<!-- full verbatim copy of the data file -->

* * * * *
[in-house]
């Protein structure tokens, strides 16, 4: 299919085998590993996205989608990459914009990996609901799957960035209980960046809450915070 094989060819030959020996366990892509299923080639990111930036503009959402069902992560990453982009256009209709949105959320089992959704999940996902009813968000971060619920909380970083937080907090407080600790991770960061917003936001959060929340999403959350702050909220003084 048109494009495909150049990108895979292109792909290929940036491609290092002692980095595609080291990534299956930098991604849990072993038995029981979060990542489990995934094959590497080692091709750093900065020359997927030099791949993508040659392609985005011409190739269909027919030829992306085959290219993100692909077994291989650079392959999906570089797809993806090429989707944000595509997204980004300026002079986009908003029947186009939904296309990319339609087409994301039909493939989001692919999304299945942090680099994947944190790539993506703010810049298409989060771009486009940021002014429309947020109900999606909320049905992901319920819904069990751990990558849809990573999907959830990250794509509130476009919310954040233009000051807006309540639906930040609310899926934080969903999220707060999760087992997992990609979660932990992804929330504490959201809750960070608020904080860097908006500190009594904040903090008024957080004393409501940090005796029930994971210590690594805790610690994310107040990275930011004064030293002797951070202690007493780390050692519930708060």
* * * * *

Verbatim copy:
[in-house]
């Protein structure tokens, strides 16, 4: 299919085998590993996205989608990459914009990996609901799957960035209980960046809450915070 094989060819030959020996366990892509299923080639990111930036503009959402069902992560990453982009256009209709949105959320089992959704999940996902009813968000971060619920909380970083937080907090407080600790991770960061917003936001959060929340999403959350702050909220003084 048109494009495909150049990108895979292109792909290929940036491609290092002692980095595609080291990534299956930098991604849990072993038995029981979060990542489990995934094959590497080692091709750093900065020359997927030099791949993508040659392609985005011409190739269909027919030829992306085959290219993100692909077994291989650079392959999906570089797809993806090429989707944000595509997204980004300026002079986009908003029947186009939904296309990319339609087409994301039909493939989001692919999304299945942090680099994947944190790539993506703010810049298409989060771009486009940021002014429309947020109900999606909320049905992901319920819904069990751990990558849809990573999907959830990250794509509130476009919310954040233009000051807006309540639906930040609310899926934080969903999220707060999760087992997992990609979660932990992804929330504490959201809750960070608020904080860097908006500190009594904040903090008024957080004393409501940090005796029930994971210590690594805790610690994310107040990275930011004064030293002797951070202690007493780390050692519930708060």